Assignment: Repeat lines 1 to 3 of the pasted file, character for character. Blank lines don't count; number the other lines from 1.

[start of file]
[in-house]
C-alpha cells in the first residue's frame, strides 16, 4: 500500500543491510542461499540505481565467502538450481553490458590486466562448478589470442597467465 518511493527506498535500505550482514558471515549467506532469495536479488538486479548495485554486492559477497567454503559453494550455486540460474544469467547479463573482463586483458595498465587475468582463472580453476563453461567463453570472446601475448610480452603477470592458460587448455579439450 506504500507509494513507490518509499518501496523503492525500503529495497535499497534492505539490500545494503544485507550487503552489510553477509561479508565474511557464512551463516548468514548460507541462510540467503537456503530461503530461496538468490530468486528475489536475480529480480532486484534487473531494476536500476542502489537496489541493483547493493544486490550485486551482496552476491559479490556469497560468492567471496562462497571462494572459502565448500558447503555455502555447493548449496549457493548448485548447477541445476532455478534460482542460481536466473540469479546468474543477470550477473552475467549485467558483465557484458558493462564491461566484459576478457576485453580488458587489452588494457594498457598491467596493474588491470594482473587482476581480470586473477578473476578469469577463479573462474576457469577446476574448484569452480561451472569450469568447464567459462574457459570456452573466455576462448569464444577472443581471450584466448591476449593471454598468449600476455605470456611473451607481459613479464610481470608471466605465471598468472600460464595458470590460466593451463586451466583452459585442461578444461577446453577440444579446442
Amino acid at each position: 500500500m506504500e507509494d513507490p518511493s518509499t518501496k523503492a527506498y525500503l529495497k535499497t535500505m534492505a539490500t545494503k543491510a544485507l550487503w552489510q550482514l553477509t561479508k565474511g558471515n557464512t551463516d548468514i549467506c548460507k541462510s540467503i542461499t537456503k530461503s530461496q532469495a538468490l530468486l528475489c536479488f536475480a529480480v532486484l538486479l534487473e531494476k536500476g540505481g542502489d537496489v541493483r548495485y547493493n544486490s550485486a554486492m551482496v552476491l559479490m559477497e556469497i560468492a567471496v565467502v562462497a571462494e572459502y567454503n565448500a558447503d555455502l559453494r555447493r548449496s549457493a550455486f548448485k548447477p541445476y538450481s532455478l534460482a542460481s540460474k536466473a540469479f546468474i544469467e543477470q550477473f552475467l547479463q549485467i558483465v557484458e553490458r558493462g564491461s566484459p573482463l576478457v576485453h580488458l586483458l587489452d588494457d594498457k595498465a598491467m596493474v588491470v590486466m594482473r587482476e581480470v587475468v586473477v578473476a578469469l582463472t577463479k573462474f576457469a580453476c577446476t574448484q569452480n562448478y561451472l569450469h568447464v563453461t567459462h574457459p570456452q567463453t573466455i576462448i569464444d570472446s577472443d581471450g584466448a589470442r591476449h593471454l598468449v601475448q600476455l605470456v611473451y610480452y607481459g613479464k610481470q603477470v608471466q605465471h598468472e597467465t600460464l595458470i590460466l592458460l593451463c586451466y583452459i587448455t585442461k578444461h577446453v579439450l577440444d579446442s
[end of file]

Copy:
[in-house]
C-alpha cells in the first residue's frame, strides 16, 4: 500500500543491510542461499540505481565467502538450481553490458590486466562448478589470442597467465 518511493527506498535500505550482514558471515549467506532469495536479488538486479548495485554486492559477497567454503559453494550455486540460474544469467547479463573482463586483458595498465587475468582463472580453476563453461567463453570472446601475448610480452603477470592458460587448455579439450 506504500507509494513507490518509499518501496523503492525500503529495497535499497534492505539490500545494503544485507550487503552489510553477509561479508565474511557464512551463516548468514548460507541462510540467503537456503530461503530461496538468490530468486528475489536475480529480480532486484534487473531494476536500476542502489537496489541493483547493493544486490550485486551482496552476491559479490556469497560468492567471496562462497571462494572459502565448500558447503555455502555447493548449496549457493548448485548447477541445476532455478534460482542460481536466473540469479546468474543477470550477473552475467549485467558483465557484458558493462564491461566484459576478457576485453580488458587489452588494457594498457598491467596493474588491470594482473587482476581480470586473477578473476578469469577463479573462474576457469577446476574448484569452480561451472569450469568447464567459462574457459570456452573466455576462448569464444577472443581471450584466448591476449593471454598468449600476455605470456611473451607481459613479464610481470608471466605465471598468472600460464595458470590460466593451463586451466583452459585442461578444461577446453577440444579446442
Amino acid at each position: 500500500m506504500e507509494d513507490p518511493s518509499t518501496k523503492a527506498y525500503l529495497k535499497t535500505m534492505a539490500t545494503k543491510a544485507l550487503w552489510q550482514l553477509t561479508k565474511g558471515n557464512t551463516d548468514i549467506c548460507k541462510s540467503i542461499t537456503k530461503s530461496q532469495a538468490l530468486l528475489c536479488f536475480a529480480v532486484l538486479l534487473e531494476k536500476g540505481g542502489d537496489v541493483r548495485y547493493n544486490s550485486a554486492m551482496v552476491l559479490m559477497e556469497i560468492a567471496v565467502v562462497a571462494e572459502y567454503n565448500a558447503d555455502l559453494r555447493r548449496s549457493a550455486f548448485k548447477p541445476y538450481s532455478l534460482a542460481s540460474k536466473a540469479f546468474i544469467e543477470q550477473f552475467l547479463q549485467i558483465v557484458e553490458r558493462g564491461s566484459p573482463l576478457v576485453h580488458l586483458l587489452d588494457d594498457k595498465a598491467m596493474v588491470v590486466m594482473r587482476e581480470v587475468v586473477v578473476a578469469l582463472t577463479k573462474f576457469a580453476c577446476t574448484q569452480n562448478y561451472l569450469h568447464v563453461t567459462h574457459p570456452q567463453t573466455i576462448i569464444d570472446s577472443d581471450g584466448a589470442r591476449h593471454l598468449v601475448q600476455l605470456v611473451y610480452y607481459g613479464k610481470q603477470v608471466q605465471h598468472e597467465t600460464l595458470i590460466l592458460l593451463c586451466y583452459i587448455t585442461k578444461h577446453v579439450l577440444d579446442s